Saturday, 13 September 2014

A Ballad to the Immortal Memory of Rabbie Burns

by Fergus "William" McGonigal

Ay! Hearken to some lines aboot
   Scotland’s best luved son.
For a’ ye caddie’s gathered here,
   Some scrievin’ has been done.

Ah! Rabbie Burns, the nicht we do,
  Salute ye and your work,
Ye Bard of Ayrshire, Ploughman’s friend,
   (Rebuked in Mauchline Kirk!).

Afore I spak anither line,
  There’s something ye should ken:
These words are nae original,
   They’re frae an English pen!

(Enough then, folks, of dialect,
    Both tricky and obscure,
Let’s stick to stick to Standard English,
   Or be a dreadful bore.)

Though born to wretched poverty,
  In Seventeen-Fifty-Nine,
Young Rabbie’s literary talent,
   Saw one day he would shine.

But not before he’d spent his youth,
   Labouring on a farm,
Work which left him with a stoop,
   Which did his health great harm.

One harvest-time, aged fifteen years,
   Young Rabbie spied a girl,
Nelly was the creature’s name,
   She’d put him in a whirl.

“O! Once I loved a Bonnie Lass”
    Our Rabbie did declare,
In writing down this poem, folks,
   He’d laid his talent bare.

One Ritchie Broun encouraged him,
   To make it as a bard,
And Rabbie’s work was subsequently
   Held in high regard.

His Scots-based verse was bought en masse,
   And lauded everywhere:
From Gretna Green to John O’Groats,
   From Aberdeen to Ayr.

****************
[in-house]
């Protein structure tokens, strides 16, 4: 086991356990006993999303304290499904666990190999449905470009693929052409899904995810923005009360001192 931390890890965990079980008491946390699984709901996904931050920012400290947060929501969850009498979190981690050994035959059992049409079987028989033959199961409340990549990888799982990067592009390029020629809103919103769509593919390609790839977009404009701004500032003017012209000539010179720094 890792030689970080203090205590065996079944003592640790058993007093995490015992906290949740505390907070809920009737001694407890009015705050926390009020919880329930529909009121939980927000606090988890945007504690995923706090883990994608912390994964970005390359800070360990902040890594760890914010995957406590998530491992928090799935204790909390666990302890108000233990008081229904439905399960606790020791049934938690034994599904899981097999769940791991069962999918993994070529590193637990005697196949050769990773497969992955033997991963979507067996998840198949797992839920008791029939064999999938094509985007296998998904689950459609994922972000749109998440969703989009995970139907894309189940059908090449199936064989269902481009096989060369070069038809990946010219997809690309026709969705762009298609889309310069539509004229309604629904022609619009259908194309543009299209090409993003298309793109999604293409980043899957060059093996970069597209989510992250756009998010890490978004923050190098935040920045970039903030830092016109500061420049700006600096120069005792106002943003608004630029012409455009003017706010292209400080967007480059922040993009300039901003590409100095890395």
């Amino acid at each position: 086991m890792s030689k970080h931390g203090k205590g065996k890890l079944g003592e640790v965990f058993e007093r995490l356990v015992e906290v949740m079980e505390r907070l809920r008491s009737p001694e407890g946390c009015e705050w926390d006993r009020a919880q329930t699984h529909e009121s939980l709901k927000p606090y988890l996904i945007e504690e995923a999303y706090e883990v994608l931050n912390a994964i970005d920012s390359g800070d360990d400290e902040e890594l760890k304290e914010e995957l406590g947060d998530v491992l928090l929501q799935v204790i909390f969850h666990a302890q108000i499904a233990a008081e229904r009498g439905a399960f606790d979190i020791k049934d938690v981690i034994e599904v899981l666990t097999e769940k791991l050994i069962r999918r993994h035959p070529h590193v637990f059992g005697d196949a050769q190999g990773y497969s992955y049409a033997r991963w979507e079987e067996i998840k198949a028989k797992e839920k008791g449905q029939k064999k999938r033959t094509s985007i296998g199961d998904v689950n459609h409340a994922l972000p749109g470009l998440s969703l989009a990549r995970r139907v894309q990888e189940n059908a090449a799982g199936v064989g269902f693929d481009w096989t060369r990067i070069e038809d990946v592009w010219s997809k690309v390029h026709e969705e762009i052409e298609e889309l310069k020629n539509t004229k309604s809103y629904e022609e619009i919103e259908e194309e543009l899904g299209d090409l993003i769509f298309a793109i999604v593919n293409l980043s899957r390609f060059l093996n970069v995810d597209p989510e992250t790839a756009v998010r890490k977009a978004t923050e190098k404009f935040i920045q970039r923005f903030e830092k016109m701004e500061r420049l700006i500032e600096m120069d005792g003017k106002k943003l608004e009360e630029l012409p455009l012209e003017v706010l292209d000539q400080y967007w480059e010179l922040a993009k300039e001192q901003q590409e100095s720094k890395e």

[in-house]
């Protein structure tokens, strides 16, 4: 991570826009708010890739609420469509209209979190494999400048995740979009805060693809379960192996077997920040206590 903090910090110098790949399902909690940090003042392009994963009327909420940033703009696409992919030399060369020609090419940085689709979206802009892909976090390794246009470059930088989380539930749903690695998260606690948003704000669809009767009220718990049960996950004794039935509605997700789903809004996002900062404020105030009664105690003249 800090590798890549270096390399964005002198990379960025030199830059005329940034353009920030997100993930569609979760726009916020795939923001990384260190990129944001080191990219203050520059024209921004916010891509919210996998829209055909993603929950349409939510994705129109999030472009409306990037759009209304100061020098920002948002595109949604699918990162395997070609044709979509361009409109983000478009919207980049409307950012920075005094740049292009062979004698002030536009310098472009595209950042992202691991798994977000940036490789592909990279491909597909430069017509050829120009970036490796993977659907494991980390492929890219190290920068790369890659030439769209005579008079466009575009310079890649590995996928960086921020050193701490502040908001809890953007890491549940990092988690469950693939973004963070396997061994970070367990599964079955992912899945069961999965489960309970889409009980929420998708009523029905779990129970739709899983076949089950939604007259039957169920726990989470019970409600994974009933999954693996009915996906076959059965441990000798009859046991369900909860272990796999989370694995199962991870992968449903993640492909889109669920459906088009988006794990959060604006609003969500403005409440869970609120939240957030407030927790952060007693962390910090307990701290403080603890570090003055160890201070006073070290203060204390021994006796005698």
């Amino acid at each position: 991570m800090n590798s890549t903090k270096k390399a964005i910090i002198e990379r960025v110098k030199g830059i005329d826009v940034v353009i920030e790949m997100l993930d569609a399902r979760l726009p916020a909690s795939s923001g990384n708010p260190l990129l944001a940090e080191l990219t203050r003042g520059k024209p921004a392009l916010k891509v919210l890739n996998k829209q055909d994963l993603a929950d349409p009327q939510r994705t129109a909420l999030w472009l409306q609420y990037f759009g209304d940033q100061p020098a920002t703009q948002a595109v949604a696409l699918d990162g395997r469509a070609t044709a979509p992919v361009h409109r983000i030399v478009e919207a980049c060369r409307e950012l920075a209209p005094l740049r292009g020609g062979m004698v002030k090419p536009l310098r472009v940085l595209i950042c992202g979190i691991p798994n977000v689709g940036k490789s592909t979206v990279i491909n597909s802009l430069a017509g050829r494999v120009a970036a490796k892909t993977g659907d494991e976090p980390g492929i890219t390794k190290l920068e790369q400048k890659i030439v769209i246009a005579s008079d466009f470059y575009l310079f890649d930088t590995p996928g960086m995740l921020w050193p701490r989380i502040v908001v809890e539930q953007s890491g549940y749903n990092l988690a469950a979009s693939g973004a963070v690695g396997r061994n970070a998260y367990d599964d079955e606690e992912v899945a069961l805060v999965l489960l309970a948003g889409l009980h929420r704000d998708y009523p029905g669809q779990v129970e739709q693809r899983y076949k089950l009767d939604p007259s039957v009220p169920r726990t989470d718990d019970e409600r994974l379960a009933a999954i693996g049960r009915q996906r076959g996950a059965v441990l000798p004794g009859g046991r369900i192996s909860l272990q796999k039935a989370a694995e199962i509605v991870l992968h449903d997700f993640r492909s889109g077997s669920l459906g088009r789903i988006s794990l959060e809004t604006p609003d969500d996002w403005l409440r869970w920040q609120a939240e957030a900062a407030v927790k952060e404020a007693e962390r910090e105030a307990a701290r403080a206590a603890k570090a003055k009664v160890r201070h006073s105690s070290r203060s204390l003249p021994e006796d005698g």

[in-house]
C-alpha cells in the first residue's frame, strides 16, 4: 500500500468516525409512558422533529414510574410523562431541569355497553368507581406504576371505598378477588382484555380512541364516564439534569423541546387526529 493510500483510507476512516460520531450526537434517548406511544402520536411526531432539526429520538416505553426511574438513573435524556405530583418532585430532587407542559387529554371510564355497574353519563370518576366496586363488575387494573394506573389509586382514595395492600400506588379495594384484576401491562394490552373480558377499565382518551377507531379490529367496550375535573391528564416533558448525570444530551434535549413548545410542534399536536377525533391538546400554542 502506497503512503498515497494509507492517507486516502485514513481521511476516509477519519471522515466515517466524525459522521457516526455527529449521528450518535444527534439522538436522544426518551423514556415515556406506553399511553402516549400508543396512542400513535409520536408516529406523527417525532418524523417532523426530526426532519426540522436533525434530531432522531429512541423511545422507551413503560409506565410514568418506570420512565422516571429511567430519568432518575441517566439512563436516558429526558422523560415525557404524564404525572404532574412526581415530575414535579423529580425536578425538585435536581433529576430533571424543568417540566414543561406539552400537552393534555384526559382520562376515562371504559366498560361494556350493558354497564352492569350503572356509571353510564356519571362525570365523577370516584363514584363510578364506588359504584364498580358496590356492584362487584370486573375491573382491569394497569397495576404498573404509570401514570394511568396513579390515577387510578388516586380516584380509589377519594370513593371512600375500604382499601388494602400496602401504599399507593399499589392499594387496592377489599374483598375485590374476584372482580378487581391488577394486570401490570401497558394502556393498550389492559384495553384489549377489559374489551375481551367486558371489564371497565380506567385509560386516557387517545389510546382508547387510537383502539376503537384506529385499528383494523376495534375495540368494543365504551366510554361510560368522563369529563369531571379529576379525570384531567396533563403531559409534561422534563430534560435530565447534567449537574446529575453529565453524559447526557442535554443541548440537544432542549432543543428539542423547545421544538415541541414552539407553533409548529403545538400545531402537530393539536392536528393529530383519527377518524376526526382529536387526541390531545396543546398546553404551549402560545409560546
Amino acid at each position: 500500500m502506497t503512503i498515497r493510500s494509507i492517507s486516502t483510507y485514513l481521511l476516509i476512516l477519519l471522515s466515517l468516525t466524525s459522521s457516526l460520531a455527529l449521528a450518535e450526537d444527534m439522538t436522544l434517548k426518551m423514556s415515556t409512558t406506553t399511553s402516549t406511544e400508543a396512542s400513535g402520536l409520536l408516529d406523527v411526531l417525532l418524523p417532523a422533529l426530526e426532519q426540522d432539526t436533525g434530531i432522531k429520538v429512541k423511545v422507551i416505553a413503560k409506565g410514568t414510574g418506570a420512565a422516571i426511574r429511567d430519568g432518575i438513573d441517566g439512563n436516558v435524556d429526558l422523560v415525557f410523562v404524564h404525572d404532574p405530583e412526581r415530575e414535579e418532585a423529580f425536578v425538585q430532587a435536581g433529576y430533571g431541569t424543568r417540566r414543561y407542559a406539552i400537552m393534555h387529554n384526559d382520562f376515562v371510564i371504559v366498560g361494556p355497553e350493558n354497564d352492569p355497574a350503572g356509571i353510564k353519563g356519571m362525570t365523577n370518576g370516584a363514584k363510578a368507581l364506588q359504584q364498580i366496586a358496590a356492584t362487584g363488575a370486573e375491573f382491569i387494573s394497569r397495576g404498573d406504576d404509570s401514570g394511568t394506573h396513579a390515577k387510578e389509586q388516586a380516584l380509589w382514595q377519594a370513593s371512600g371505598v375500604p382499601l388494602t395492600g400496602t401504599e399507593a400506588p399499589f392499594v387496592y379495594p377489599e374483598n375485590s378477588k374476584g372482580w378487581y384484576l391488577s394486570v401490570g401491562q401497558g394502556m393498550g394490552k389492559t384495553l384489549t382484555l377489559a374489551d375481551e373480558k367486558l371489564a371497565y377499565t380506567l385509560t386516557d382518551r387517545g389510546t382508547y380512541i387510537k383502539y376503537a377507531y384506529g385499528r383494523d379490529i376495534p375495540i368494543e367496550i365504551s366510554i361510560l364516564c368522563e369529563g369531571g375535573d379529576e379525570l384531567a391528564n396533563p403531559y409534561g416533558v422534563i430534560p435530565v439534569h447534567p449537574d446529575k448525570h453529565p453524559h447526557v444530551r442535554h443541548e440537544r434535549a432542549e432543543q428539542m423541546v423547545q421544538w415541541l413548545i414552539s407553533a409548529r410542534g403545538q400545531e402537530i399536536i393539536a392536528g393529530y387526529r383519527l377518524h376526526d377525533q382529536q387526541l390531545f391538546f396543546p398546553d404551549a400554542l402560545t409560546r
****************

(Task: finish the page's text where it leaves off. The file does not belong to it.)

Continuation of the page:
To Edinburgh he took himself,
    Where those who knew all said,
He was the match of any scribe,
   (And far more widely read!).

His standing in society,
   Belied his humble birth,
The rich, the poor: all understood,
   His true poetic worth.

Our Rabbie had worked wonders with
   The state of Scottish poesy,
But in the world of Scottish song,
    Things were far from rosy.

A passionate supporter of
   This quickly-fading art,
He wrote a song or two or three,
   But that was just the start.

Hundreds of songs in all he wrote,
   While others he preserved.
Was triumph as a lyricist
   Ever more deserved?

But Rabbie saw such things atop
   His lofty reputation,
Which led him to a revolutionary
His bosses and his friends agreed:
    They didn’t like his stance,
But Rab’s support lay squarely with
   The goings-on in France.

As if he hadn’t done enough,
   In poems, words and song,
He stood beside the downtrodden,
   Denouncing what was wrong.

Which sealed forever, Rabbie’s place,
   As Scotland’s favourite son:
Now loved at home and loved abroad,
   Loved by everyone.
The gloomy night was gathering fast,
    Despondency now ailed him,
At thirty-seven, Rab breathed his last,
   As health completely failed him.

And so, tonight, let’s drink a dram –
   Though there’ll be no returns –
On this the day that he was born:
   Mr Rabbie Burns!

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